When the physical server is changed, no reconfiguration of SAN switches or storage arrays is required because the virtual identity remains the same and the new physical address is automatically mapped to the virtual address. Servers can even be moved across blade server chassis, with the virtual WWNs moved with the physical server. Thus, server administrators can now add, move, or replace servers without having to coordinate every change with the SAN administrator (Figure 4).
Cisco also offers a simplified management tool called Server Admin tool to help with server replacement and mobility using FlexAttach.
FlexAttach together with the Server Admin tool delivers enterprise-class flexibility to increase the agility of physical and virtual resources.
Any-to-Any Connectivity for Storage Consolidation
Challenge: Achieve Flexibility to Share Resources in Different SANs while Achieving Traffic Isolation
Blade chassis typically is managed by server administrators. Hence, the isolation of blade infrastructure from other SAN segments is important. The capability to divide the SAN into smaller, logical SANs to achieve isolation and management scalability is mandatory in blade switch deployments. However, sharing of existing valuable resources such as backup tape among the SAN islands is also important.
Solution: Cisco Offers Enterprise-Class Any-to-Any Connectivity
Figure 5. Any-to-Any Connection Using VSAN and IVR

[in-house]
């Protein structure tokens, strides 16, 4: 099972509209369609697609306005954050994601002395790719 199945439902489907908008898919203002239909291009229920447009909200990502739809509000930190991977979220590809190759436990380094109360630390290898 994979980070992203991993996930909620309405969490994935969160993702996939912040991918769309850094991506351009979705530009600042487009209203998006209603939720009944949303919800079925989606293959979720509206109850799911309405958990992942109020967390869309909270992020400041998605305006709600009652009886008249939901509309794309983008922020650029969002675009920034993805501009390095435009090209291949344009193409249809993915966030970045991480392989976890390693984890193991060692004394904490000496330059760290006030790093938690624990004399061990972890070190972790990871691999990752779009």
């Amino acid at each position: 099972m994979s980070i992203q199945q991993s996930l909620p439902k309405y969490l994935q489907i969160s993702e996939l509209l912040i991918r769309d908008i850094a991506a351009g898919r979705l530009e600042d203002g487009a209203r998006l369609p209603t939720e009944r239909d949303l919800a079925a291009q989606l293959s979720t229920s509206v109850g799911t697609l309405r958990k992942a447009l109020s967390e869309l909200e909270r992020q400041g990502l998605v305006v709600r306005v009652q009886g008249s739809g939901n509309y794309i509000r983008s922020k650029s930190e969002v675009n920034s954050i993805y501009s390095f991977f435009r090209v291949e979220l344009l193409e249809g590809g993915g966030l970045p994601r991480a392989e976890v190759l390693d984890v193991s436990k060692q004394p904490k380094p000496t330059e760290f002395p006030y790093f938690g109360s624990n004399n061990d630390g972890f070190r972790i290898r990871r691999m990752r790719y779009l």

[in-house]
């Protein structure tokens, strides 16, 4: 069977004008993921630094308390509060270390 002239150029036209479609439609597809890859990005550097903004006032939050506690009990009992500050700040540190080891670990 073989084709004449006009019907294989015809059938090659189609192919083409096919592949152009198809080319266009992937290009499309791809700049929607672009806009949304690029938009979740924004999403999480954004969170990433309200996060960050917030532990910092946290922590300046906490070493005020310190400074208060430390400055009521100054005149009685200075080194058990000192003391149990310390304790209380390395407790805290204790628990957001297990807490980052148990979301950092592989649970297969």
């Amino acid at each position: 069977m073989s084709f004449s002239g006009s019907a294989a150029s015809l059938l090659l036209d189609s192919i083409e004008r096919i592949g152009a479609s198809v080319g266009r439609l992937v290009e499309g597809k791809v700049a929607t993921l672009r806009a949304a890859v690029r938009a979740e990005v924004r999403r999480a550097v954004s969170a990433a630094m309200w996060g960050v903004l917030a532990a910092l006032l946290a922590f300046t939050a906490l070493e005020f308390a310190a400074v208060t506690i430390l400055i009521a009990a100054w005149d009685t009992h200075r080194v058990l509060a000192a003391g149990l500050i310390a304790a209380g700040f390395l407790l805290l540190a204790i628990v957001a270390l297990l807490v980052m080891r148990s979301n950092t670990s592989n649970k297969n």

Cisco VSAN, the first and only switch virtualization solution, enables the logical segregation of switches into logical SANs. In addition to traffic isolation, the VSAN enhances switch utilization, enabling creation of more scalable SANs. For example, the blade infrastructure could be deployed in its own logical VSAN to keep it separate from other SANs. The flexibility of VSAN-based quality of service (QoS) enables optimized performance from the SAN. Inter-VSAN Routing (IVR) enhances the flexibility of the Cisco Fibre Channel blade switches by enabling any-to-any connectivity between the shared resources in different VSANs (Figure 5).
With VSAN and IVR, Cisco blade switch solutions deliver enterprise-class any-to-any connectivity.
Challenge: Support Mission-Critical Applications for Blade Server Deployments
Availability of network resources such as switches and network links are critical for any type of server deployment. Availability is even more critical in a virtual server farm with a dynamic virtual machine scheduler such as VMware Distributed Resource Scheduler (DRS), where small resource failures can cause churn in virtual machine scheduling that can affect performance and operation.
Solution: Cisco Offers Enterprise-Class Availability Using In Service Software Upgrade, NPV, and F-Port Channeling and Trunking